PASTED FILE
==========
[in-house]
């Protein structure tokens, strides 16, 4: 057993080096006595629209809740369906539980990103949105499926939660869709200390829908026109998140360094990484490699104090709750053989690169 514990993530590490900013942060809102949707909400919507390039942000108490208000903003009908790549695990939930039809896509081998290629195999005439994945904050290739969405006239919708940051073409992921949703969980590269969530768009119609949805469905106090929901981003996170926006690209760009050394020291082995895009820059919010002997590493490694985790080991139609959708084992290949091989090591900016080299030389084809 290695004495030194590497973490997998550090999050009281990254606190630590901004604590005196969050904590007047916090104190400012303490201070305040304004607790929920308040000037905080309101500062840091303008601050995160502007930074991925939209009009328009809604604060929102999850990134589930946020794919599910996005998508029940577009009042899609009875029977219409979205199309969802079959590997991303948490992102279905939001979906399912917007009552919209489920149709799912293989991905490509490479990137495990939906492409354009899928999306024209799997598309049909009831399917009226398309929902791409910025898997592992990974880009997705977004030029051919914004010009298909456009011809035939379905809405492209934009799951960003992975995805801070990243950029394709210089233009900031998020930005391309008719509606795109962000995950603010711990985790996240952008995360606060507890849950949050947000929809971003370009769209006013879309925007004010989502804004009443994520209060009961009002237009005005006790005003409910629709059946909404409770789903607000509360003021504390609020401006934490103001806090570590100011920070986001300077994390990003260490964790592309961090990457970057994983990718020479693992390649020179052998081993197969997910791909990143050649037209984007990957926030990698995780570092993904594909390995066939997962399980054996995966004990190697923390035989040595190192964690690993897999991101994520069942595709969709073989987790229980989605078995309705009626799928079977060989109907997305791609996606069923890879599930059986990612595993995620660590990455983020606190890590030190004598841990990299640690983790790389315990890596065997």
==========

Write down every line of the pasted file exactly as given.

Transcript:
[in-house]
């Protein structure tokens, strides 16, 4: 057993080096006595629209809740369906539980990103949105499926939660869709200390829908026109998140360094990484490699104090709750053989690169 514990993530590490900013942060809102949707909400919507390039942000108490208000903003009908790549695990939930039809896509081998290629195999005439994945904050290739969405006239919708940051073409992921949703969980590269969530768009119609949805469905106090929901981003996170926006690209760009050394020291082995895009820059919010002997590493490694985790080991139609959708084992290949091989090591900016080299030389084809 290695004495030194590497973490997998550090999050009281990254606190630590901004604590005196969050904590007047916090104190400012303490201070305040304004607790929920308040000037905080309101500062840091303008601050995160502007930074991925939209009009328009809604604060929102999850990134589930946020794919599910996005998508029940577009009042899609009875029977219409979205199309969802079959590997991303948490992102279905939001979906399912917007009552919209489920149709799912293989991905490509490479990137495990939906492409354009899928999306024209799997598309049909009831399917009226398309929902791409910025898997592992990974880009997705977004030029051919914004010009298909456009011809035939379905809405492209934009799951960003992975995805801070990243950029394709210089233009900031998020930005391309008719509606795109962000995950603010711990985790996240952008995360606060507890849950949050947000929809971003370009769209006013879309925007004010989502804004009443994520209060009961009002237009005005006790005003409910629709059946909404409770789903607000509360003021504390609020401006934490103001806090570590100011920070986001300077994390990003260490964790592309961090990457970057994983990718020479693992390649020179052998081993197969997910791909990143050649037209984007990957926030990698995780570092993904594909390995066939997962399980054996995966004990190697923390035989040595190192964690690993897999991101994520069942595709969709073989987790229980989605078995309705009626799928079977060989109907997305791609996606069923890879599930059986990612595993995620660590990455983020606190890590030190004598841990990299640690983790790389315990890596065997």